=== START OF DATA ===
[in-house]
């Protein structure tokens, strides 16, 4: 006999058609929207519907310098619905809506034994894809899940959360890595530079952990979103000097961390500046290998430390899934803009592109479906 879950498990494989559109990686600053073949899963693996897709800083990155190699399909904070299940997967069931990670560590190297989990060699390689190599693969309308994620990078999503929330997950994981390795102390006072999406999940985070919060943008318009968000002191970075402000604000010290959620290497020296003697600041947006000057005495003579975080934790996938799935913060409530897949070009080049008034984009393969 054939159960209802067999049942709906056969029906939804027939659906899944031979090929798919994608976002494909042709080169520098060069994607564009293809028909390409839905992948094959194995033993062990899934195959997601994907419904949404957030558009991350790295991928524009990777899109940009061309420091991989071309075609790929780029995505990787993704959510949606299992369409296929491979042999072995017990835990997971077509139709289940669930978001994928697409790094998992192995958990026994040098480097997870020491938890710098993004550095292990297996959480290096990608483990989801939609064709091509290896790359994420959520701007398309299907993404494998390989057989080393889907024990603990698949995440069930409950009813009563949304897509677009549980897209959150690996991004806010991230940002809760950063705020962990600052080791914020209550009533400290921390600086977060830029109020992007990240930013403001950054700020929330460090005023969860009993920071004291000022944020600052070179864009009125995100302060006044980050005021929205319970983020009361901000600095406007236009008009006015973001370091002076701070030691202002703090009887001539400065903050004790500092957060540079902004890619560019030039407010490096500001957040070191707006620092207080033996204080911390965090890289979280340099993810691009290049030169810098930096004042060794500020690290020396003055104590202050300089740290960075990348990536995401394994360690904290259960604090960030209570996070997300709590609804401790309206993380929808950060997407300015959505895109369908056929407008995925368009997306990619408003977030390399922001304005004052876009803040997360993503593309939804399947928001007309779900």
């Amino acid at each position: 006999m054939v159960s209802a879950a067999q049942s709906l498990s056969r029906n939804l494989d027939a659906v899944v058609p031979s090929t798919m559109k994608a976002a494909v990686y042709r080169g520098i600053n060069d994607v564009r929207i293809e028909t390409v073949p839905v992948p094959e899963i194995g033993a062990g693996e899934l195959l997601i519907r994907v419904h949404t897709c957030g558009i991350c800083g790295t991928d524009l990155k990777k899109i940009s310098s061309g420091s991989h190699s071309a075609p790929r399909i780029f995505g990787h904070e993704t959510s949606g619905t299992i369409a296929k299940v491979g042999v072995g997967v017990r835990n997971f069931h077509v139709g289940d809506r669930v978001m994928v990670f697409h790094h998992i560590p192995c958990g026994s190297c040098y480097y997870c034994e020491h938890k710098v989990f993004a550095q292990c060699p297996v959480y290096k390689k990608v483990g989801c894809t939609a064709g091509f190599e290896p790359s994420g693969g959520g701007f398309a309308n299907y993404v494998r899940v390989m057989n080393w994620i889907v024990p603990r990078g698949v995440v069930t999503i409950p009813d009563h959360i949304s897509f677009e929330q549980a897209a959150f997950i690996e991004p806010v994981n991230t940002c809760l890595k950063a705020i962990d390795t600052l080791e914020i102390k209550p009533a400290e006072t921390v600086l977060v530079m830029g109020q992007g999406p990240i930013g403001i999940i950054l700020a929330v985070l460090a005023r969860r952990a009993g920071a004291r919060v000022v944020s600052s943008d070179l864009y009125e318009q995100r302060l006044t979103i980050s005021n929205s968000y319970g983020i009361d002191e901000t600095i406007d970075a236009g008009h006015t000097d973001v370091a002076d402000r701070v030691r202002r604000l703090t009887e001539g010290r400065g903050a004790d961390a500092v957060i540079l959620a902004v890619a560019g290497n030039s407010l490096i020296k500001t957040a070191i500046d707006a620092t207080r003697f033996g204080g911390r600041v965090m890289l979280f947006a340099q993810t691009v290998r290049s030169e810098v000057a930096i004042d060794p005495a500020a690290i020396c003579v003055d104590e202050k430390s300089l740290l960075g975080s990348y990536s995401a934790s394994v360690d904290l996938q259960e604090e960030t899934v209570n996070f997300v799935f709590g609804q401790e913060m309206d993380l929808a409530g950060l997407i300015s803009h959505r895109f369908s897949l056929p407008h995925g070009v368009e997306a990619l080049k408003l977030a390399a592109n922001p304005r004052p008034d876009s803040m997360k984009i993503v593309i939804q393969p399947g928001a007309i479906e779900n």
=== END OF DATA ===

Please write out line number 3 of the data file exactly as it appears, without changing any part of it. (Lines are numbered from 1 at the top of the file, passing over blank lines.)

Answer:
């Amino acid at each position: 006999m054939v159960s209802a879950a067999q049942s709906l498990s056969r029906n939804l494989d027939a659906v899944v058609p031979s090929t798919m559109k994608a976002a494909v990686y042709r080169g520098i600053n060069d994607v564009r929207i293809e028909t390409v073949p839905v992948p094959e899963i194995g033993a062990g693996e899934l195959l997601i519907r994907v419904h949404t897709c957030g558009i991350c800083g790295t991928d524009l990155k990777k899109i940009s310098s061309g420091s991989h190699s071309a075609p790929r399909i780029f995505g990787h904070e993704t959510s949606g619905t299992i369409a296929k299940v491979g042999v072995g997967v017990r835990n997971f069931h077509v139709g289940d809506r669930v978001m994928v990670f697409h790094h998992i560590p192995c958990g026994s190297c040098y480097y997870c034994e020491h938890k710098v989990f993004a550095q292990c060699p297996v959480y290096k390689k990608v483990g989801c894809t939609a064709g091509f190599e290896p790359s994420g693969g959520g701007f398309a309308n299907y993404v494998r899940v390989m057989n080393w994620i889907v024990p603990r990078g698949v995440v069930t999503i409950p009813d009563h959360i949304s897509f677009e929330q549980a897209a959150f997950i690996e991004p806010v994981n991230t940002c809760l890595k950063a705020i962990d390795t600052l080791e914020i102390k209550p009533a400290e006072t921390v600086l977060v530079m830029g109020q992007g999406p990240i930013g403001i999940i950054l700020a929330v985070l460090a005023r969860r952990a009993g920071a004291r919060v000022v944020s600052s943008d070179l864009y009125e318009q995100r302060l006044t979103i980050s005021n929205s968000y319970g983020i009361d002191e901000t600095i406007d970075a236009g008009h006015t000097d973001v370091a002076d402000r701070v030691r202002r604000l703090t009887e001539g010290r400065g903050a004790d961390a500092v957060i540079l959620a902004v890619a560019g290497n030039s407010l490096i020296k500001t957040a070191i500046d707006a620092t207080r003697f033996g204080g911390r600041v965090m890289l979280f947006a340099q993810t691009v290998r290049s030169e810098v000057a930096i004042d060794p005495a500020a690290i020396c003579v003055d104590e202050k430390s300089l740290l960075g975080s990348y990536s995401a934790s394994v360690d904290l996938q259960e604090e960030t899934v209570n996070f997300v799935f709590g609804q401790e913060m309206d993380l929808a409530g950060l997407i300015s803009h959505r895109f369908s897949l056929p407008h995925g070009v368009e997306a990619l080049k408003l977030a390399a592109n922001p304005r004052p008034d876009s803040m997360k984009i993503v593309i939804q393969p399947g928001a007309i479906e779900n």